December 30, 2005 Missouri 38 South Carolina 31 notes
December 28, 2006 Oklahoma State 34 Alabama 31 notes
December 30, 2007 Alabama 30 Colorado 24 notes
December 28, 2008 Louisiana Tech 17 Northern Illinois 10 notes
December 28, 2009 Georgia 44 Texas A&M 20 notes
December 27, 2010 Air Force 14 Georgia Tech 7 notes
December 26, 2011 Missouri 41 North Carolina 24 notes
December 28, 2012 Ohio 45 Louisiana–Monroe 14 notes
December 31, 2013 Arizona 42 Boston College 19 notes

Most Valuable Player Award[edit]

Most appearances[edit]

Rank Team Appearances Record Win %
1 Ole Miss 5 4–1 .877
2 Louisiana Tech 4 2–1–1 .666
T3 Air Force 3 3–0 1.000
T3 Alabama 3 2–1 .666
T3 Missouri 3 2–1 .666
T3 McNeese State 3 1–2 .333
T3 Texas A&M 3 1–2 .333
T8 Georgia 2 2–0 1.000
T8 LSU 2 2–0 1.000
T8 Oregon 2 1–1 .500
T8 Arkansas 2 1–1 .500
T8 Iowa State 2 1–1 .500
T8 Virginia Tech 2 1–1 .500
T8 Texas Tech 2 0–2 .000
T8 Tulsa 2 0–2 .000
T8 Southern Miss 2 0–2 .000
T17 Arizona 1 1-0 1.000
T17 Boston College 1 0-1 .000

Wins by conference[edit]

Conference Teams Games Wins Losses Ties Pct.
ACC 6 6 2 3 1 .417
Big 8 2 2 0 2 0 .000
Big 12 8 12 4 8 0 .333
Big Ten 4 4 2 2 0 .500
Big East 1 1 1 0 0 1.000
Independent 10 12 4 7 1 .375
MAC 3 3 1 2 0 .333
Pac-12 2 3 2 1 0 .667
SEC 8 16 13 3 0 .812
Southland 2 5 2 3 0 .400
Southwest 4 4 1 3 0 .250
Sun Belt 1 1 0 1 0 .000
WAC 3 4 3 1 0 .750

Game records[edit]

Team Performance vs. Opponent Year
Most points scored 45, Ohio vs. ULM 2012
Fewest points allowed 9, Air Force vs. Ole Miss 1993
Margin of victory 31, Ohio vs. ULM 2012
First downs 27, Missouri vs. North Carolina 2011
Rushing yards 337, Missouri vs. North Carolina 2011
Passing yards 390, Oklahoma vs. Ole Miss 1999
Total yards 556, Ohio vs. ULM 2012
Individual Player, Team Year
Most Rushing Attempts 35, many times (Last: Ja'Mar Toombs, Texas A&M) 2000
Most Net Yards (Rush) 234, Kevin Faulk, LSU 2008
Best Avg. Per Carry (Rush) 9.5, Kevin Faulk, LSU 1995
Most Rushing Yds. by a QB 150, Brad Smith, Missouri 2005
Most Passing Yards 99, Tim Brown, Rutgers 2009

Attendance[edit]

Year Attendance Teams
1976 19,164 McNeese State vs. Tulsa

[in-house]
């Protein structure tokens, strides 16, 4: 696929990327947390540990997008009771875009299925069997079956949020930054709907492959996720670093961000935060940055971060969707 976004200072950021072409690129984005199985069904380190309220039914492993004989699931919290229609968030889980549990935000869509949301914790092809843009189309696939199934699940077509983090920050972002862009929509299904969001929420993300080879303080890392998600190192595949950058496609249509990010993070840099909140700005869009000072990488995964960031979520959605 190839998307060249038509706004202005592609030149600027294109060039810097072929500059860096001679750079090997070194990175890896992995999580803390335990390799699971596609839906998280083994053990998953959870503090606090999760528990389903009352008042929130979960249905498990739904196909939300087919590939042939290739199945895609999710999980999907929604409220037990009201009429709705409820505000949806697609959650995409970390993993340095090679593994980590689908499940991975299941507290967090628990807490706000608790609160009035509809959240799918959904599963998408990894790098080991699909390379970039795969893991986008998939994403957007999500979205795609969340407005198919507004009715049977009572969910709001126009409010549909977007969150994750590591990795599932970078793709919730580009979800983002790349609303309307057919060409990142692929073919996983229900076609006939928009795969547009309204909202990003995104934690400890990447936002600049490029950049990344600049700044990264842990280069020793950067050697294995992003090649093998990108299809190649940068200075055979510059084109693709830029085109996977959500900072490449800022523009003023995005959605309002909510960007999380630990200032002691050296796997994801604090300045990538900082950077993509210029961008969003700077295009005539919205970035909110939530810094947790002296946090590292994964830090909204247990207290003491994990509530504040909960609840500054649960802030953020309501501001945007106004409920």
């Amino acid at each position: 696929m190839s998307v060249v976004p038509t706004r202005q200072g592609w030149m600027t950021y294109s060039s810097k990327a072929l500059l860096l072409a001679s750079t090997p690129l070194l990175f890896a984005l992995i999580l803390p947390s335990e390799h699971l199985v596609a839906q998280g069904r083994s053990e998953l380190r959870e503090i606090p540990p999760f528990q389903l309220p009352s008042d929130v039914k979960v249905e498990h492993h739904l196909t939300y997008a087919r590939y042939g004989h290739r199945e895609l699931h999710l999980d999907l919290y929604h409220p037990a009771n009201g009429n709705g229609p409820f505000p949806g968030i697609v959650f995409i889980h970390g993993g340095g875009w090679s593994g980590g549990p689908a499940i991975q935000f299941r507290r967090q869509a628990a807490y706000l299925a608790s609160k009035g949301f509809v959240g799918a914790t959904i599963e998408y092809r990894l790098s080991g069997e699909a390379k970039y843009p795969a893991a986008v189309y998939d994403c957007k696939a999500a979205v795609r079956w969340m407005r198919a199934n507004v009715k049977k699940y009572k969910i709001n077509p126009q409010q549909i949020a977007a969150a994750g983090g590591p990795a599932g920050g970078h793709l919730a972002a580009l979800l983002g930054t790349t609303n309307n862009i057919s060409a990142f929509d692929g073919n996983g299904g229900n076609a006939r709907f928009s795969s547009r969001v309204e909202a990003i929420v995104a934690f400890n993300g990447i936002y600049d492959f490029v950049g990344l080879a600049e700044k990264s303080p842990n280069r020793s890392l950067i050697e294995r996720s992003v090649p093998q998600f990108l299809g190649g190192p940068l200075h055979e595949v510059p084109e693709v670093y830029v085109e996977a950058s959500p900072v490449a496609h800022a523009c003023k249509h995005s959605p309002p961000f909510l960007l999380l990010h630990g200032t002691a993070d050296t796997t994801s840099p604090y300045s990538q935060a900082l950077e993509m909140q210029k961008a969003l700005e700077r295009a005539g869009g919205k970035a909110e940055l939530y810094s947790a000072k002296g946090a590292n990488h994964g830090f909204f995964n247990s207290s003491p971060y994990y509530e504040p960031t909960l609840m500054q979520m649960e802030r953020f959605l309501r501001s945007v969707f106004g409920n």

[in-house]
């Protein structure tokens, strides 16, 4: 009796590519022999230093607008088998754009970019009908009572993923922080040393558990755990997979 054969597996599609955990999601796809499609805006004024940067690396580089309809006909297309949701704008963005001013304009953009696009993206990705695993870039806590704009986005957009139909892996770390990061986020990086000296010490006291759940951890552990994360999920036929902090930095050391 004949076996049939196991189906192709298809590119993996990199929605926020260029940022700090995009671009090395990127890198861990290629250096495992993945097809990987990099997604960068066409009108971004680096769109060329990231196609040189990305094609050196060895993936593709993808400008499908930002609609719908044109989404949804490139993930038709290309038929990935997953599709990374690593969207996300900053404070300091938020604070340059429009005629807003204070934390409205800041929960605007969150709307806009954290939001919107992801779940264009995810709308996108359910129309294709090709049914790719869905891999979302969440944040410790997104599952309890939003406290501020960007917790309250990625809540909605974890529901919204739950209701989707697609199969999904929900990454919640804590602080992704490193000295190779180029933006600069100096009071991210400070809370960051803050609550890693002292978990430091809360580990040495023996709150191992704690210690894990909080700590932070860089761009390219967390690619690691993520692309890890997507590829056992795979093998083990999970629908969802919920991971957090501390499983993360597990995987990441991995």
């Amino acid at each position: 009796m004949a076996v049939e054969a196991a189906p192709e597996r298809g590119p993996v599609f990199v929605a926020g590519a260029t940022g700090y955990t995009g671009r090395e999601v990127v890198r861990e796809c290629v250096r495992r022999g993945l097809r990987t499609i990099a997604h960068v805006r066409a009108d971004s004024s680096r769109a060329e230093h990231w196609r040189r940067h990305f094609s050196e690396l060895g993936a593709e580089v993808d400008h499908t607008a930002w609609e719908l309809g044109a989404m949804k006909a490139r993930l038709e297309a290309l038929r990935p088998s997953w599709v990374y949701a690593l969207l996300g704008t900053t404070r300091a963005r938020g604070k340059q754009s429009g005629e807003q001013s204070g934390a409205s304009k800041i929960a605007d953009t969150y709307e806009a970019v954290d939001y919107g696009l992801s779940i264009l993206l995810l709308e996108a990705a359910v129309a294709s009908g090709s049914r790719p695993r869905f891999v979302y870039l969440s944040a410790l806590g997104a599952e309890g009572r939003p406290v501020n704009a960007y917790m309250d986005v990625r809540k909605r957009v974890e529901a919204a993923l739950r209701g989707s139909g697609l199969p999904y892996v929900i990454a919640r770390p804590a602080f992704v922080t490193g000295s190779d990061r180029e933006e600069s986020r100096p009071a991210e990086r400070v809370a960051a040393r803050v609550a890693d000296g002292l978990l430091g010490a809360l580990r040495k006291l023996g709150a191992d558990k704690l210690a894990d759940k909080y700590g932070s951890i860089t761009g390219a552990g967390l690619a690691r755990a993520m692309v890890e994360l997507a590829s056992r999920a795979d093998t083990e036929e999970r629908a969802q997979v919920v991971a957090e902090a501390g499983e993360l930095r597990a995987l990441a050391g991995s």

1977 22,223 Louisiana Tech vs. Louisville
1978 31,054 East Carolina vs. Louisiana Tech
1979 27,234 Syracuse vs. McNeese State
1980 42,600 Southern Miss vs. McNeese State
1981 48,600 Texas A&M vs. Oklahoma State
1982 46,244 Wisconsin vs. Kansas State
1983 41,274 Air Force vs. Ole Miss
1984 45,034 Air Force vs. Virginia Tech
1985 42,845 Minnesota vs. Clemson
1986 46,369 Ole Miss vs. Texas Tech
1987 44,683 Washington vs. Tulane
1988 20,242 Southern Miss vs. UTEP
1989 44,621 Oregon vs. Tulsa
1990 48,325 Louisiana Tech vs. Maryland
1991 46,932 Georgia vs. Arkansas
1992 31,337 Wake Forest vs. Oregon
1993 33,819 Virginia Tech vs. Indiana
1994 36,192 Virginia vs. TCU
1995 48,835 LSU vs. Michigan State
1996 41,366 Auburn vs. Army
1997 50,459 LSU vs. Notre Dame
1998 46,862 Ole Miss vs. Texas Tech
1999 49,873 Ole Miss vs. Oklahoma
2000 36,974 Mississippi State vs. Texas A&M
2001 45,627 Alabama vs. Iowa State
2002 46,096 Nebraska vs. Ole Miss
2003 49,625 Arkansas vs. Missouri
2004 43,076 Iowa State vs. Miami University
2005 41,332 Missouri vs. South Carolina
2006 45,054 Oklahoma State vs. Alabama
2007 47,043 Alabama vs. Colorado
2008 41,567 Louisiana Tech vs. Northern Illinois
2009 49,654 Georgia vs. Texas A&M
2010 39,632 Air Force vs. Georgia Tech
2011 41,728 Missouri vs. North Carolina
2012 41,853 Louisiana–Monroe vs. Ohio
2013 36,917 Arizona vs. Boston College

Notes[edit]

  1. ^ "About the Southland". Retrieved 2012-01-12. 
  2. ^ AdvoCare V100™ Bowl
  3. ^ [1]
  4. ^ Goins, Adria (21 August 2013). "Longtime bowl expected to lose Advocare sponsorship". KSLA 12. Retrieved 6 November 2013. 
  5. ^ Dee, Chris (21 August 2013). "Advocare No Longer Title Sponsor For Annual Bowl Game". 1130am (Radio). Retrieved 6 November 2013. 
  6. ^ Huston, Chris (23 February 2014). "Report: Duck Commander is new sponsor for Independence Bowl". NBC Sports. Retrieved 23 February 2014. 
  7. ^ [2]
  8. ^ Game ended in a tie.
  9. ^ Overtime
  10. ^ Miami University received a bid because the SEC did not have enough bowl-eligible teams to fill all of its allotted bowl slots in 2004, even before South Carolina chose to decline a bowl bid after a massive brawl between players from that school and archrival Clemson University during their November 20, 2004 game.

External links[edit]